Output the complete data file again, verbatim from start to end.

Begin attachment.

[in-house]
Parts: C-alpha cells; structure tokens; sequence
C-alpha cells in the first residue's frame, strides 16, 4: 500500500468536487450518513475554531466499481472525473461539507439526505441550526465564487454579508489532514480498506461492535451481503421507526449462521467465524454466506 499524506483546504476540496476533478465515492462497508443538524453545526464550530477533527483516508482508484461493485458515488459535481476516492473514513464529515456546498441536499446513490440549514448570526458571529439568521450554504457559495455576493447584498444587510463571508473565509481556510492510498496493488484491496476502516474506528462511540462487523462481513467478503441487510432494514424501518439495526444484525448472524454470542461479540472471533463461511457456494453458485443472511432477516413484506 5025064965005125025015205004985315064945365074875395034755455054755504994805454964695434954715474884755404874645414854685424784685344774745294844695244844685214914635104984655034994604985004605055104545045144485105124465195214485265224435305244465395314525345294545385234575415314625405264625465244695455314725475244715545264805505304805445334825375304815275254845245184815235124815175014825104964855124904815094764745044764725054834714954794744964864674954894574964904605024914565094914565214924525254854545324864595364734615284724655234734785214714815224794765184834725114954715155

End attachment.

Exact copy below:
[in-house]
Parts: C-alpha cells; structure tokens; sequence
C-alpha cells in the first residue's frame, strides 16, 4: 500500500468536487450518513475554531466499481472525473461539507439526505441550526465564487454579508489532514480498506461492535451481503421507526449462521467465524454466506 499524506483546504476540496476533478465515492462497508443538524453545526464550530477533527483516508482508484461493485458515488459535481476516492473514513464529515456546498441536499446513490440549514448570526458571529439568521450554504457559495455576493447584498444587510463571508473565509481556510492510498496493488484491496476502516474506528462511540462487523462481513467478503441487510432494514424501518439495526444484525448472524454470542461479540472471533463461511457456494453458485443472511432477516413484506 5025064965005125025015205004985315064945365074875395034755455054755504994805454964695434954715474884755404874645414854685424784685344774745294844695244844685214914635104984655034994604985004605055104545045144485105124465195214485265224435305244465395314525345294545385234575415314625405264625465244695455314725475244715545264805505304805445334825375304815275254845245184815235124815175014825104964855124904815094764745044764725054834714954794744964864674954894574964904605024914565094914565214924525254854545324864595364734615284724655234734785214714815224794765184834725114954715155